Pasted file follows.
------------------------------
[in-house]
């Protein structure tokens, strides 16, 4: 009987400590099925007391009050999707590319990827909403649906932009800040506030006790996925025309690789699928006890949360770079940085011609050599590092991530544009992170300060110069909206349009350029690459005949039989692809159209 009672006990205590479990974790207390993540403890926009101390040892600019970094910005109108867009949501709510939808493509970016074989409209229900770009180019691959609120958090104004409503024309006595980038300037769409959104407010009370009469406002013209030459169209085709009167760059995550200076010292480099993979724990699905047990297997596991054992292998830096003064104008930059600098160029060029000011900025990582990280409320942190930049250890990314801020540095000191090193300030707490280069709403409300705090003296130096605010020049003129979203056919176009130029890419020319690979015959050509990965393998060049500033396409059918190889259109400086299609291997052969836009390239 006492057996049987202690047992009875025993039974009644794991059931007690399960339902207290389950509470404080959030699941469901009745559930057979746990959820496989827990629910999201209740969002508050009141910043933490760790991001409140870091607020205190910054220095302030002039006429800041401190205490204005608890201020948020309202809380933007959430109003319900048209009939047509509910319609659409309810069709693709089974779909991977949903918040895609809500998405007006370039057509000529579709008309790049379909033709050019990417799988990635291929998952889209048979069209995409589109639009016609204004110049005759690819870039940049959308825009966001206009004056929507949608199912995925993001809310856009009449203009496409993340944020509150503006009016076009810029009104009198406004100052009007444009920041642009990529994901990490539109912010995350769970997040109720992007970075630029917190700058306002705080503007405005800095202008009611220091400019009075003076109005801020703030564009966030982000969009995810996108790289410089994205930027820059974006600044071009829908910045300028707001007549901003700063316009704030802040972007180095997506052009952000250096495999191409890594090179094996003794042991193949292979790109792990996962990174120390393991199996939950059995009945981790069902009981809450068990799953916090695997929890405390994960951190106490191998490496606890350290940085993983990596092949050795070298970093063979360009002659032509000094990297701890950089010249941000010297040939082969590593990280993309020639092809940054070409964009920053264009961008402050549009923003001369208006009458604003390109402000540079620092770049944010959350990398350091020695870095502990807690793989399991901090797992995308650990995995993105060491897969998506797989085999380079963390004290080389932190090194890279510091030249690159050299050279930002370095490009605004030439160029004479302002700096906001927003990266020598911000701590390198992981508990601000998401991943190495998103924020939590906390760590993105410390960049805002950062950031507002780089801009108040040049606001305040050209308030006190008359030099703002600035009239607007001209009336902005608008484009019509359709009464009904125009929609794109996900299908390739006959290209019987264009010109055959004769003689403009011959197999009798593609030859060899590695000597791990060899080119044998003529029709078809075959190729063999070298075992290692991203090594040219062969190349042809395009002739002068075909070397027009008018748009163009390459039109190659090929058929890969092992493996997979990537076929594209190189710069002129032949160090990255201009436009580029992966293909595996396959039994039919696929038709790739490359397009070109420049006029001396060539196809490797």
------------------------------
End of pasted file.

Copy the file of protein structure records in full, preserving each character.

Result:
[in-house]
């Protein structure tokens, strides 16, 4: 009987400590099925007391009050999707590319990827909403649906932009800040506030006790996925025309690789699928006890949360770079940085011609050599590092991530544009992170300060110069909206349009350029690459005949039989692809159209 009672006990205590479990974790207390993540403890926009101390040892600019970094910005109108867009949501709510939808493509970016074989409209229900770009180019691959609120958090104004409503024309006595980038300037769409959104407010009370009469406002013209030459169209085709009167760059995550200076010292480099993979724990699905047990297997596991054992292998830096003064104008930059600098160029060029000011900025990582990280409320942190930049250890990314801020540095000191090193300030707490280069709403409300705090003296130096605010020049003129979203056919176009130029890419020319690979015959050509990965393998060049500033396409059918190889259109400086299609291997052969836009390239 006492057996049987202690047992009875025993039974009644794991059931007690399960339902207290389950509470404080959030699941469901009745559930057979746990959820496989827990629910999201209740969002508050009141910043933490760790991001409140870091607020205190910054220095302030002039006429800041401190205490204005608890201020948020309202809380933007959430109003319900048209009939047509509910319609659409309810069709693709089974779909991977949903918040895609809500998405007006370039057509000529579709008309790049379909033709050019990417799988990635291929998952889209048979069209995409589109639009016609204004110049005759690819870039940049959308825009966001206009004056929507949608199912995925993001809310856009009449203009496409993340944020509150503006009016076009810029009104009198406004100052009007444009920041642009990529994901990490539109912010995350769970997040109720992007970075630029917190700058306002705080503007405005800095202008009611220091400019009075003076109005801020703030564009966030982000969009995810996108790289410089994205930027820059974006600044071009829908910045300028707001007549901003700063316009704030802040972007180095997506052009952000250096495999191409890594090179094996003794042991193949292979790109792990996962990174120390393991199996939950059995009945981790069902009981809450068990799953916090695997929890405390994960951190106490191998490496606890350290940085993983990596092949050795070298970093063979360009002659032509000094990297701890950089010249941000010297040939082969590593990280993309020639092809940054070409964009920053264009961008402050549009923003001369208006009458604003390109402000540079620092770049944010959350990398350091020695870095502990807690793989399991901090797992995308650990995995993105060491897969998506797989085999380079963390004290080389932190090194890279510091030249690159050299050279930002370095490009605004030439160029004479302002700096906001927003990266020598911000701590390198992981508990601000998401991943190495998103924020939590906390760590993105410390960049805002950062950031507002780089801009108040040049606001305040050209308030006190008359030099703002600035009239607007001209009336902005608008484009019509359709009464009904125009929609794109996900299908390739006959290209019987264009010109055959004769003689403009011959197999009798593609030859060899590695000597791990060899080119044998003529029709078809075959190729063999070298075992290692991203090594040219062969190349042809395009002739002068075909070397027009008018748009163009390459039109190659090929058929890969092992493996997979990537076929594209190189710069002129032949160090990255201009436009580029992966293909595996396959039994039919696929038709790739490359397009070109420049006029001396060539196809490797």